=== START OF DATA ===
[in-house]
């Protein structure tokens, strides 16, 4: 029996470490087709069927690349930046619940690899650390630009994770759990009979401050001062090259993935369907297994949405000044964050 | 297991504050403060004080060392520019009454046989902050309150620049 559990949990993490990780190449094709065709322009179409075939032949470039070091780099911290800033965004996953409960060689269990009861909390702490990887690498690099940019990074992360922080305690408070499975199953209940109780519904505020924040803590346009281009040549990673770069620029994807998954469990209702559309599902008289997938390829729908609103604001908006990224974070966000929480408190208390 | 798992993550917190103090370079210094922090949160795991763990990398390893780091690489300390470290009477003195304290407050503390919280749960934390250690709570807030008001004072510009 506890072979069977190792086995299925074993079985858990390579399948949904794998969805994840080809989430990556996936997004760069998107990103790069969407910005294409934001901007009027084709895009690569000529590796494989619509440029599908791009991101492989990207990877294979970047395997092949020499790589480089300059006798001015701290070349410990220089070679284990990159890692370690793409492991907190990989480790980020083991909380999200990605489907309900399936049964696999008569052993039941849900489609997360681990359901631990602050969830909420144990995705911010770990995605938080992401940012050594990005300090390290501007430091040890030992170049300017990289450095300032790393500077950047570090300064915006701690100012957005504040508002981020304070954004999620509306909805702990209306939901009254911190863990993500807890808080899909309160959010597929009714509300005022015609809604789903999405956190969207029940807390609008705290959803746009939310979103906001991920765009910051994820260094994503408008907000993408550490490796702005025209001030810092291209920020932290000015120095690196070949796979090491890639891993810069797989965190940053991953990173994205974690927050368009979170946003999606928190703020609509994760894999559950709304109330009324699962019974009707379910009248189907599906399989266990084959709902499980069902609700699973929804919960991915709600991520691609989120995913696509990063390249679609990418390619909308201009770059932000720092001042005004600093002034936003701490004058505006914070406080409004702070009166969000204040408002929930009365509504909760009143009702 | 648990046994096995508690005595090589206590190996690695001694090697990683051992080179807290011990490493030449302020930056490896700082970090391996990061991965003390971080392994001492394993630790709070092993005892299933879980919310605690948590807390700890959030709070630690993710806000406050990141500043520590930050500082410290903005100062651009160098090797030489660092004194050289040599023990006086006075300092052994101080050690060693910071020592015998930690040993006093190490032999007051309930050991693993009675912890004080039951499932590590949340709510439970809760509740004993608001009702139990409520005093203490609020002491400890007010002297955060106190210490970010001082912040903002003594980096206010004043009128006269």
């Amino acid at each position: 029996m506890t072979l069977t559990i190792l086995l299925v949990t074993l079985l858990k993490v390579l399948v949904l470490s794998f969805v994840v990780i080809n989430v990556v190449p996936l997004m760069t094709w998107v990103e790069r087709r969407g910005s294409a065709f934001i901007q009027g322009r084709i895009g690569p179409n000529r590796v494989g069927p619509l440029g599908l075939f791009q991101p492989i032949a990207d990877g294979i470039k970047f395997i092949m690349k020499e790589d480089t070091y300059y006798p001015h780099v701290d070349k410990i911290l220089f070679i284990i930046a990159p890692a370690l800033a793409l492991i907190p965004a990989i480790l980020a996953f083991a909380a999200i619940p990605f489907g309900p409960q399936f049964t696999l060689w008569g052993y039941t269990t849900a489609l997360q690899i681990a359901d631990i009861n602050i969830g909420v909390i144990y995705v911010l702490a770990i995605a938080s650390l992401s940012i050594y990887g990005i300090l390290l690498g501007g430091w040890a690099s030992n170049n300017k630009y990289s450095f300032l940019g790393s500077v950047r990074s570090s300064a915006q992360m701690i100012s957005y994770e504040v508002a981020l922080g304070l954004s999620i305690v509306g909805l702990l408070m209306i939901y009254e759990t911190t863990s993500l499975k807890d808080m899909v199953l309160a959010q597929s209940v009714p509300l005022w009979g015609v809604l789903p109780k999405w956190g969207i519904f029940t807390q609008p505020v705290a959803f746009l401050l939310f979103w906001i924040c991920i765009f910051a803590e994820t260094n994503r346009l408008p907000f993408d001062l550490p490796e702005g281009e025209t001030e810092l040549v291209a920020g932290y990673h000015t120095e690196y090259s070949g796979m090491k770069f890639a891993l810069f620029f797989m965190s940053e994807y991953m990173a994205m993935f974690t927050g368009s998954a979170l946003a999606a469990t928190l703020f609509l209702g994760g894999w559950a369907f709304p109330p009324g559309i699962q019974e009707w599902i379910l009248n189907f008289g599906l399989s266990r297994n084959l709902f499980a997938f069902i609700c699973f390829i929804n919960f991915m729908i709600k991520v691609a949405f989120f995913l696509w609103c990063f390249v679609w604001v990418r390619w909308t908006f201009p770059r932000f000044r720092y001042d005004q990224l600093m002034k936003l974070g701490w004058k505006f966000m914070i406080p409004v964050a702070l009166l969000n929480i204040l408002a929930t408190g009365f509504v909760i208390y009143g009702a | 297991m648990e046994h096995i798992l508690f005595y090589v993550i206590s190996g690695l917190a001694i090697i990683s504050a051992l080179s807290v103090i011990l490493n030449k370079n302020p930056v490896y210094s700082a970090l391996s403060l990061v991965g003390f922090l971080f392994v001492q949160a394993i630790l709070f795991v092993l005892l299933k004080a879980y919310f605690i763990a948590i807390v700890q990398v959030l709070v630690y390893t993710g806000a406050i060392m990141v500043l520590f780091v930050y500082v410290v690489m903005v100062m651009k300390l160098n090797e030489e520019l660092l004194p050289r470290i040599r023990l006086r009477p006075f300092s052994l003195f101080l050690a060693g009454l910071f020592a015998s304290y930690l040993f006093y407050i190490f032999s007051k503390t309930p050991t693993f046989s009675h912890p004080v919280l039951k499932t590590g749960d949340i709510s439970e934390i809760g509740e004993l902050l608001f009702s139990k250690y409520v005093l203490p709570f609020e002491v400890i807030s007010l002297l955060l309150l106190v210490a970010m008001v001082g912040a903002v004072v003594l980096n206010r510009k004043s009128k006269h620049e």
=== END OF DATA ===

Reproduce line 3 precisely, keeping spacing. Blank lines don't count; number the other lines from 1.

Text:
């Amino acid at each position: 029996m506890t072979l069977t559990i190792l086995l299925v949990t074993l079985l858990k993490v390579l399948v949904l470490s794998f969805v994840v990780i080809n989430v990556v190449p996936l997004m760069t094709w998107v990103e790069r087709r969407g910005s294409a065709f934001i901007q009027g322009r084709i895009g690569p179409n000529r590796v494989g069927p619509l440029g599908l075939f791009q991101p492989i032949a990207d990877g294979i470039k970047f395997i092949m690349k020499e790589d480089t070091y300059y006798p001015h780099v701290d070349k410990i911290l220089f070679i284990i930046a990159p890692a370690l800033a793409l492991i907190p965004a990989i480790l980020a996953f083991a909380a999200i619940p990605f489907g309900p409960q399936f049964t696999l060689w008569g052993y039941t269990t849900a489609l997360q690899i681990a359901d631990i009861n602050i969830g909420v909390i144990y995705v911010l702490a770990i995605a938080s650390l992401s940012i050594y990887g990005i300090l390290l690498g501007g430091w040890a690099s030992n170049n300017k630009y990289s450095f300032l940019g790393s500077v950047r990074s570090s300064a915006q992360m701690i100012s957005y994770e504040v508002a981020l922080g304070l954004s999620i305690v509306g909805l702990l408070m209306i939901y009254e759990t911190t863990s993500l499975k807890d808080m899909v199953l309160a959010q597929s209940v009714p509300l005022w009979g015609v809604l789903p109780k999405w956190g969207i519904f029940t807390q609008p505020v705290a959803f746009l401050l939310f979103w906001i924040c991920i765009f910051a803590e994820t260094n994503r346009l408008p907000f993408d001062l550490p490796e702005g281009e025209t001030e810092l040549v291209a920020g932290y990673h000015t120095e690196y090259s070949g796979m090491k770069f890639a891993l810069f620029f797989m965190s940053e994807y991953m990173a994205m993935f974690t927050g368009s998954a979170l946003a999606a469990t928190l703020f609509l209702g994760g894999w559950a369907f709304p109330p009324g559309i699962q019974e009707w599902i379910l009248n189907f008289g599906l399989s266990r297994n084959l709902f499980a997938f069902i609700c699973f390829i929804n919960f991915m729908i709600k991520v691609a949405f989120f995913l696509w609103c990063f390249v679609w604001v990418r390619w909308t908006f201009p770059r932000f000044r720092y001042d005004q990224l600093m002034k936003l974070g701490w004058k505006f966000m914070i406080p409004v964050a702070l009166l969000n929480i204040l408002a929930t408190g009365f509504v909760i208390y009143g009702a | 297991m648990e046994h096995i798992l508690f005595y090589v993550i206590s190996g690695l917190a001694i090697i990683s504050a051992l080179s807290v103090i011990l490493n030449k370079n302020p930056v490896y210094s700082a970090l391996s403060l990061v991965g003390f922090l971080f392994v001492q949160a394993i630790l709070f795991v092993l005892l299933k004080a879980y919310f605690i763990a948590i807390v700890q990398v959030l709070v630690y390893t993710g806000a406050i060392m990141v500043l520590f780091v930050y500082v410290v690489m903005v100062m651009k300390l160098n090797e030489e520019l660092l004194p050289r470290i040599r023990l006086r009477p006075f300092s052994l003195f101080l050690a060693g009454l910071f020592a015998s304290y930690l040993f006093y407050i190490f032999s007051k503390t309930p050991t693993f046989s009675h912890p004080v919280l039951k499932t590590g749960d949340i709510s439970e934390i809760g509740e004993l902050l608001f009702s139990k250690y409520v005093l203490p709570f609020e002491v400890i807030s007010l002297l955060l309150l106190v210490a970010m008001v001082g912040a903002v004072v003594l980096n206010r510009k004043s009128k006269h620049e």